J. Edward Kaye and Katherine Holl
Engagement Photograph
1895
Dorothy Holl Runge Collection

G. Edward Kaye and Catherine Holl 
1895
Katherine Holl Kaye Collection

Around this time Catherine secured a teaching position in Brown County, where she moved. It was here that she met a young man named J. Edward Kaye who owned a Tailor Shop in Green Bay. The couple married in Green Bay on November 25, 1895. Catherine was 22 years old and gave up teaching to be a traditional wife, known affectionately in the family as "Aunt Kitty Kaye". Although J. Edward Kaye went on to become a founder in state banking as well as a successful businessman, he always wrote his occupation as simply "tailor". Younger sister Anna came to live with them in Green Bay for several years as a  girl and young woman.


Edward and Catherine were also instrumental in obtaining the restoration of money to his mother-in-law Margaret, in 1904, from the late Frank Hammes Will that was contested by the Holl family in probate court. In the years preceding his death, after Margaret and the children had left Brown County in 1892,

Frank Hammes had Margaret declared incompetent in Bown County Court and himself given Power of Attorney over her affairs and property. He then proceeded to sell her land. Margaret was not notified of this court proceeding and was not present. From the time of her second marriage, she had refused to let Frank sell the Holl land, as it had been probated to her and the children of Jacob. The incompetency decision was overturned in court and she was restored to independent status with the previous records of incompetence destroyed. Frank was directed to make reparation for the loss of Holl property.


J. Edward Kaye and Katherine Holl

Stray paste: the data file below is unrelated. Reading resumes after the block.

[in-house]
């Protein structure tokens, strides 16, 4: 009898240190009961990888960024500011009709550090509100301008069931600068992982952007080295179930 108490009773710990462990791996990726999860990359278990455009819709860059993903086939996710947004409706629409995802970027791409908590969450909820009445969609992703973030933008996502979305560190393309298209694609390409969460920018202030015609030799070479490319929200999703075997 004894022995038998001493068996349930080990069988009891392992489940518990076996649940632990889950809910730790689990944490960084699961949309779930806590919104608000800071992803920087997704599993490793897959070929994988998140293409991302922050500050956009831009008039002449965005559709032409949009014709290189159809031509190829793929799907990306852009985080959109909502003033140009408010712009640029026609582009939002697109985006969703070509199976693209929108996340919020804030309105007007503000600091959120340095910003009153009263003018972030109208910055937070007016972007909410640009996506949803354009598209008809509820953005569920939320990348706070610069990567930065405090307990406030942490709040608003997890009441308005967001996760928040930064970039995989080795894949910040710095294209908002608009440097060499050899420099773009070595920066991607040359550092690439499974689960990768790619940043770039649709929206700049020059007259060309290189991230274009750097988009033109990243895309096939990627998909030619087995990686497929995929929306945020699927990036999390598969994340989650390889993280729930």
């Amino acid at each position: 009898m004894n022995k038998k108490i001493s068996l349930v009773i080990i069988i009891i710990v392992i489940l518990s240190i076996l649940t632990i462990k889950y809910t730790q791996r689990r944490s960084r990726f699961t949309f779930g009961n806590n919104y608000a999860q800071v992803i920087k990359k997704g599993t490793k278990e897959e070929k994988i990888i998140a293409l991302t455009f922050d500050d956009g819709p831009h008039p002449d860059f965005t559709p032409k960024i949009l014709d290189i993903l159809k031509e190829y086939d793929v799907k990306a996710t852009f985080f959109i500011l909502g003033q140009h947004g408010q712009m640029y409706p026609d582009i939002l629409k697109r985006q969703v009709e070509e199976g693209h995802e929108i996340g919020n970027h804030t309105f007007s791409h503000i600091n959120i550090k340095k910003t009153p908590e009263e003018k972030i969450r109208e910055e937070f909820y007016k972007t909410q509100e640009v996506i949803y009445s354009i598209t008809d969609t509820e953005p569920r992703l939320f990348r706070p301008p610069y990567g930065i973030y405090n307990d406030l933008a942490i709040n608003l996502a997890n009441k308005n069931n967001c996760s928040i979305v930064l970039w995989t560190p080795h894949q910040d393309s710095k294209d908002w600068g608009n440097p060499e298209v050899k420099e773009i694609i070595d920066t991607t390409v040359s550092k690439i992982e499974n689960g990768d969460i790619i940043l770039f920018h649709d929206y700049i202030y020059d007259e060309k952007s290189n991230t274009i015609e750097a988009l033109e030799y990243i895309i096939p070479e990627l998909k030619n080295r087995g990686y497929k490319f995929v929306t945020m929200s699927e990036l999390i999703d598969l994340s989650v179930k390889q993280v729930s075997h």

Engagement Photograph
1895
Dorothy Holl Runge Collection


However, Margaret never received any of the money from the sale of her land or her personal items that had to be left at the time of her sudden move to Oconto County. Margaret was not even mentioned in the late Frank Hammes Will. The court installed J. Edward Kaye to replace Frank's son as executor of estate. Known as a fair man, Margaret received the estimated price of the sold land, as well as several pieces of furniture from before her marriage to Hammes. However, her clothing and personal possessions, such as family business papers, letters, and photographs had been burned by an angry Frank Hammes upon her taking leave of his home. He had threated to shoot anyone who came back for her possessions. Her jewelry from the Dollar family, farm equipment and other items had been sold by Frank Hammes. Since a dollar amount could not be placed on these items. there was no monitory settlement for all else lost. Margaret did not ask for any Hammes money or possessions, wanting only what she had brought into the marriage. After her modest settlement, the substantial remaining Frank Hammes estate was then carried out according to his Will and the court approved the settlement. Kitty remained  close to younger sister Anna throughout their lives and oversaw helping family members when it was needed.Kitty and Edward Kaye did not have children of their own, but helped a large number of young members in both their families over many years. Edward died August 15, 1948 and was laid to rest in Fort Howard Cemetery, Brown County. Toward the end of her life, Kitty lived with the family of Edward's nephew. She died April 29, 1960 and was buried beside her husband in Fort Howard.

J. Edward Kaye